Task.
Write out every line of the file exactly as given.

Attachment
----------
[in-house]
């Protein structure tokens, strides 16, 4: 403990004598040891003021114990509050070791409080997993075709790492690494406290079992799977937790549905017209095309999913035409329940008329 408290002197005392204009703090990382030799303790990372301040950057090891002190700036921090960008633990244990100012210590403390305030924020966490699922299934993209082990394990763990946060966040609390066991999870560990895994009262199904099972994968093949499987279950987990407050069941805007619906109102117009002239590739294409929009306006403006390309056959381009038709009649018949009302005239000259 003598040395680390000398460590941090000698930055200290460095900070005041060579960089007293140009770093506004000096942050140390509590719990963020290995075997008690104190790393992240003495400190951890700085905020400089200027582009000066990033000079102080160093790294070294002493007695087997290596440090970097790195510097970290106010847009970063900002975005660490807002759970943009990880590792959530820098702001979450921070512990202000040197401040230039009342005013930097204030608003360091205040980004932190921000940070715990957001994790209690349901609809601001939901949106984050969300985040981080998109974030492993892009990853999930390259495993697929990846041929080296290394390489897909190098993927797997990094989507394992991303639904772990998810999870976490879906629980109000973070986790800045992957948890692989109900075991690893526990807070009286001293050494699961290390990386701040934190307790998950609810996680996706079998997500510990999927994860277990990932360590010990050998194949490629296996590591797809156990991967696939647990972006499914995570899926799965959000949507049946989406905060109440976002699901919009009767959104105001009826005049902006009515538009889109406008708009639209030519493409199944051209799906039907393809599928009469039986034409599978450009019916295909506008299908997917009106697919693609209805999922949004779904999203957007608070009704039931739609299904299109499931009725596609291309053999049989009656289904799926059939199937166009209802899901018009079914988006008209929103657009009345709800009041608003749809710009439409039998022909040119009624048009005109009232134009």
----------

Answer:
[in-house]
């Protein structure tokens, strides 16, 4: 403990004598040891003021114990509050070791409080997993075709790492690494406290079992799977937790549905017209095309999913035409329940008329 408290002197005392204009703090990382030799303790990372301040950057090891002190700036921090960008633990244990100012210590403390305030924020966490699922299934993209082990394990763990946060966040609390066991999870560990895994009262199904099972994968093949499987279950987990407050069941805007619906109102117009002239590739294409929009306006403006390309056959381009038709009649018949009302005239000259 003598040395680390000398460590941090000698930055200290460095900070005041060579960089007293140009770093506004000096942050140390509590719990963020290995075997008690104190790393992240003495400190951890700085905020400089200027582009000066990033000079102080160093790294070294002493007695087997290596440090970097790195510097970290106010847009970063900002975005660490807002759970943009990880590792959530820098702001979450921070512990202000040197401040230039009342005013930097204030608003360091205040980004932190921000940070715990957001994790209690349901609809601001939901949106984050969300985040981080998109974030492993892009990853999930390259495993697929990846041929080296290394390489897909190098993927797997990094989507394992991303639904772990998810999870976490879906629980109000973070986790800045992957948890692989109900075991690893526990807070009286001293050494699961290390990386701040934190307790998950609810996680996706079998997500510990999927994860277990990932360590010990050998194949490629296996590591797809156990991967696939647990972006499914995570899926799965959000949507049946989406905060109440976002699901919009009767959104105001009826005049902006009515538009889109406008708009639209030519493409199944051209799906039907393809599928009469039986034409599978450009019916295909506008299908997917009106697919693609209805999922949004779904999203957007608070009704039931739609299904299109499931009725596609291309053999049989009656289904799926059939199937166009209802899901018009079914988006008209929103657009009345709800009041608003749809710009439409039998022909040119009624048009005109009232134009």